I know from experience that even two weeks of travel does not disrupt the works. But this summer has been different. For going on six weeks we’ve been hitting the roads and skies and rails with a trip to New York City, a trip to Montana and a trip to Montreal. There is no freaking way to keep a meal schedule tight when you have to attend timed exhibitions, weddings and parties, and a batch of music concerts.

So, I was worried when I stepped on the scale this morning.

I had gained only one pound.

Even better news is that I am having no trouble falling back into my routine with the clock. Doesn’t feel like a struggle or unsatisfactory. But I’m not going to make one of my old mistakes and decide I can throw things on autopilot. Must. Consciously. Stick. With. The. Plan.

The Air Is Still and the Light Is Cool #25

[Just a reminder, this is the general title for posts where I want to do a quick plug of an oldie (or several) that’s too little-known, according to me.]

Bela Bartok, The 6 String Quartets (Lindsay String Quartet) (ASV, 1981)

This requires a shout-out to my long-gone half sister, Betty Jane, who, when she heard I was becoming captivated by music, said something like: “Pay attention to Bartok — my favorite — he’s not like anybody else.” And that his intelligence radiated from everything he wrote.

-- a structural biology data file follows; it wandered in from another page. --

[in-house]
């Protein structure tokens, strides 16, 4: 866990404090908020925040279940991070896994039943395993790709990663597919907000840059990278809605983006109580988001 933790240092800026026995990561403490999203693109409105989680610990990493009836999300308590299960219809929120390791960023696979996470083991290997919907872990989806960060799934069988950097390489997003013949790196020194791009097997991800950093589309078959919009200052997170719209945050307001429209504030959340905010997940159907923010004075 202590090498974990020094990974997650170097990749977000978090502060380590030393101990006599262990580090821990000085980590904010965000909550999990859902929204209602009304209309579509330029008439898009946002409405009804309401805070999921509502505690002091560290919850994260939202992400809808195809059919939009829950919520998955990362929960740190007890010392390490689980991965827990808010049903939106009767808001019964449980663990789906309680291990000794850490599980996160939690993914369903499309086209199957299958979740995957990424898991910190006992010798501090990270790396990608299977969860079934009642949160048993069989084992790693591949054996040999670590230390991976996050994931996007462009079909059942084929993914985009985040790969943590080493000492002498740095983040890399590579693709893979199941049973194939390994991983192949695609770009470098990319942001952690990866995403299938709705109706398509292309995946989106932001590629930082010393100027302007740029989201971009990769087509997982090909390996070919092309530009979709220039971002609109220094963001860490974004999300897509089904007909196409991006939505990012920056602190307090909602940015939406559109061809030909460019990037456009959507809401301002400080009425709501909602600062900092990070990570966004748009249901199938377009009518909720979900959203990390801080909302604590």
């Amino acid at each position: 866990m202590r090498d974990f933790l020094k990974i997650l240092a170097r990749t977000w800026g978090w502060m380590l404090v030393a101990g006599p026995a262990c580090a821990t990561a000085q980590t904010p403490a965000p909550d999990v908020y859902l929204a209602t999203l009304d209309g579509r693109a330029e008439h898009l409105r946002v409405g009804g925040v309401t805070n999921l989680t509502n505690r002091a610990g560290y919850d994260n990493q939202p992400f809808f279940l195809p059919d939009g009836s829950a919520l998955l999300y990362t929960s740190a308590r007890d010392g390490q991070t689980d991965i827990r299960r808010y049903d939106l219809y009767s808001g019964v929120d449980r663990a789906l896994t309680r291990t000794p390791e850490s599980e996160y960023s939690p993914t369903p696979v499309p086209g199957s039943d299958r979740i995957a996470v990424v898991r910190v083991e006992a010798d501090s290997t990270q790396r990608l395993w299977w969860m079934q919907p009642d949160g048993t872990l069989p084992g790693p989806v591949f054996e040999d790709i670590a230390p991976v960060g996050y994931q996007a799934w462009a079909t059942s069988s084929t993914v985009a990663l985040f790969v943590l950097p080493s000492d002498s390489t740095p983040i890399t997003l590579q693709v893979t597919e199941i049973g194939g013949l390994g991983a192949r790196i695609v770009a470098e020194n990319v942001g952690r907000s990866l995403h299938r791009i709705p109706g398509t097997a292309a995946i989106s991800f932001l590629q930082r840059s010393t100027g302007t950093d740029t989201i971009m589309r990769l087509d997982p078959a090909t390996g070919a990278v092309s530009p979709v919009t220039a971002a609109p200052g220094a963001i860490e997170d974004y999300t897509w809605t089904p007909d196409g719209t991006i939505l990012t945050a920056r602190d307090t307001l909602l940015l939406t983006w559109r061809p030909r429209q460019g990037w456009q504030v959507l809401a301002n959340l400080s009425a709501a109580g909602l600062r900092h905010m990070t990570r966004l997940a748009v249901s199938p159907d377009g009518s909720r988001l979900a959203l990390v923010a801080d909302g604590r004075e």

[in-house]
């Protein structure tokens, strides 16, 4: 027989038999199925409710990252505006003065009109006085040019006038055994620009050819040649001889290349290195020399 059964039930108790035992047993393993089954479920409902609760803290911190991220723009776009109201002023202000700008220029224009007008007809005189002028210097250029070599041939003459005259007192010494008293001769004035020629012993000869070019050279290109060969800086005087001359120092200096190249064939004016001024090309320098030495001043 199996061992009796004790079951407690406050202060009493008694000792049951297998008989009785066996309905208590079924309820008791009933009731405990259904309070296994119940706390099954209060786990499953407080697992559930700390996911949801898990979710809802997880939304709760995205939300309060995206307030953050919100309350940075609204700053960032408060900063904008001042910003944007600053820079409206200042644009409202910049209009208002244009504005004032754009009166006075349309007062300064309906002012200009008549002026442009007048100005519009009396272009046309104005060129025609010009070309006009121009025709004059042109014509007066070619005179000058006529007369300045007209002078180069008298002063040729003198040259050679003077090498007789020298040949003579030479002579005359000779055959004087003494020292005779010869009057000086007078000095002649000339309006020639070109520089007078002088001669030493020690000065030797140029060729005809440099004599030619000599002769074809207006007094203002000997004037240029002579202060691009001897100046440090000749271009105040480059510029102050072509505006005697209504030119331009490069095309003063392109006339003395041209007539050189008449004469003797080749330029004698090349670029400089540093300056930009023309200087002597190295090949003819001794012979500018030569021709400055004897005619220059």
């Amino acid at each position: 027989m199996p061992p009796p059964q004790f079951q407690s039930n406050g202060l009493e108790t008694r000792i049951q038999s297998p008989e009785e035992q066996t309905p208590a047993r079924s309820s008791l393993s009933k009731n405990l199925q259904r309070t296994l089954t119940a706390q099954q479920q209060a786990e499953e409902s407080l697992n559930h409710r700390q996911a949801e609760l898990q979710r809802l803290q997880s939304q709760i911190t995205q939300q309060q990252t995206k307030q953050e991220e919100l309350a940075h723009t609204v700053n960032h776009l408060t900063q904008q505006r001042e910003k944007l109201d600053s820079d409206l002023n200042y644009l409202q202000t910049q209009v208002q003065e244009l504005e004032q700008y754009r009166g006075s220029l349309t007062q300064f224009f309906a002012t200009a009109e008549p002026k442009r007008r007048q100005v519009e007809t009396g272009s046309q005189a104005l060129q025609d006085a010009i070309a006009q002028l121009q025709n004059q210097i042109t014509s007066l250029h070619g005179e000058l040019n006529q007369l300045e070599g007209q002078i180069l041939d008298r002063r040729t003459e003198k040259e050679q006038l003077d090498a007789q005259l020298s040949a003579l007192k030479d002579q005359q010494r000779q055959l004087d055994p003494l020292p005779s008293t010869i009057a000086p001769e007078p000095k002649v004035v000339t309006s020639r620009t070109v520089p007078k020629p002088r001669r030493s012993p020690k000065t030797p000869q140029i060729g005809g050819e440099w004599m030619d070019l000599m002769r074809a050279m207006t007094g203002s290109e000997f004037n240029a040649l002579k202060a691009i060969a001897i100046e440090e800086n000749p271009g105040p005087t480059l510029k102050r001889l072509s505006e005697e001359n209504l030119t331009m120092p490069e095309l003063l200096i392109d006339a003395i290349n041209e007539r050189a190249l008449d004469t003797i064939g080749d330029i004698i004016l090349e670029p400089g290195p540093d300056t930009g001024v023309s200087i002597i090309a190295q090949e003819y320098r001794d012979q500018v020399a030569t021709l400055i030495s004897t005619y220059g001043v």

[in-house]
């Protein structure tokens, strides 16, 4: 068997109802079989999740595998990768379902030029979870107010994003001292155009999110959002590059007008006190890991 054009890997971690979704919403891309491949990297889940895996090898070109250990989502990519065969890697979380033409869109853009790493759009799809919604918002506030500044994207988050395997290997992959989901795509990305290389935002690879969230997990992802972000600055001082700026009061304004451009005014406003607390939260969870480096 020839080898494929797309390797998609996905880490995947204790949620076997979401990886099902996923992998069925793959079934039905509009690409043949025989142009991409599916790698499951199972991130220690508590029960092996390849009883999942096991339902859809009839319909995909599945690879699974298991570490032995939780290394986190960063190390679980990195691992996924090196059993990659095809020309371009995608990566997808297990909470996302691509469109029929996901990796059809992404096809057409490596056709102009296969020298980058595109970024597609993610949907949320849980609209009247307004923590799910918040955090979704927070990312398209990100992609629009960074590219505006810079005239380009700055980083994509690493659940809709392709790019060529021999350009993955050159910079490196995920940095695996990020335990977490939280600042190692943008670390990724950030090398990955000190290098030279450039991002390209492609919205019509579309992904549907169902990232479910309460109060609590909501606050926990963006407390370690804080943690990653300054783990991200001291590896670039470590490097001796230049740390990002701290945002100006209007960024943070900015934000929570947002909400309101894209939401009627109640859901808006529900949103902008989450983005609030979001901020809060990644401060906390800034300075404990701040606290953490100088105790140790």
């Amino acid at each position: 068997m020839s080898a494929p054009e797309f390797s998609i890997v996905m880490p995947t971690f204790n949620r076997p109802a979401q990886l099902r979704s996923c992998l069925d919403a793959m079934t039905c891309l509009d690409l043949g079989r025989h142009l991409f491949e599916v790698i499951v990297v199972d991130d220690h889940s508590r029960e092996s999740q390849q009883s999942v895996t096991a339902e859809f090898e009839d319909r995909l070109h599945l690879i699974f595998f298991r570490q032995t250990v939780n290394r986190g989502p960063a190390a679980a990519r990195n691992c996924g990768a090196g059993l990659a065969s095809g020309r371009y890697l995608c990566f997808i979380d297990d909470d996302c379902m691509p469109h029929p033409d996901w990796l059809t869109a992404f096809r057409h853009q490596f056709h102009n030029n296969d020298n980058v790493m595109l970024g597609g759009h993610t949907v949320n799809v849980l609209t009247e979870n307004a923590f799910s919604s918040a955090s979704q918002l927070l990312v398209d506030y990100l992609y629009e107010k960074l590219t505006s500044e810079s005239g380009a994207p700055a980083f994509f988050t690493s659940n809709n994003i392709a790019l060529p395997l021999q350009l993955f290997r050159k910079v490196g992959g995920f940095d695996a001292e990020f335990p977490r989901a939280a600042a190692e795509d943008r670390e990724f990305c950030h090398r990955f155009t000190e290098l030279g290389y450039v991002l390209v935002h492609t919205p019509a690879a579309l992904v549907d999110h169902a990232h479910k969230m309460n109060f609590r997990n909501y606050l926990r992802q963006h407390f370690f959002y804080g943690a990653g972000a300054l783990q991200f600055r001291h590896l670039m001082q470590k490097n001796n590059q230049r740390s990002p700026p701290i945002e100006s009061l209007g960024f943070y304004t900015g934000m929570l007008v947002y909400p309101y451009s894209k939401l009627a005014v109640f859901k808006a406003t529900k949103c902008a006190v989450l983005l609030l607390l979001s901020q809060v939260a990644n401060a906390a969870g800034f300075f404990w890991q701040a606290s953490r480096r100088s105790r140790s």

I’m not music-tech illiterate, but as close as I can be to get by (stopped taking lessons in grade school when an ignoramus told me I couldn’t play if I couldn’t read scores) so all I can say is that every moment of these three discs runs a marvelous abstract movie in my mind that’s different each time through. (Yeah, it’s not in chronological order and I wouldn’t have any other sequence than this one.) I had not played it for a long, long time because (I was reminded a couple months ago) this weird glitch had developed about two minutes into the Second Movement of Quartet No. 1, one of my most beloved passages in the whole thing. I cleaned the disc but it still wouldn’t play right. I understood I better hurry up and replace the OOP set if I didn’t want to shell out a fortune. So I did and every morning this week has featured supernatural sunshine as a result.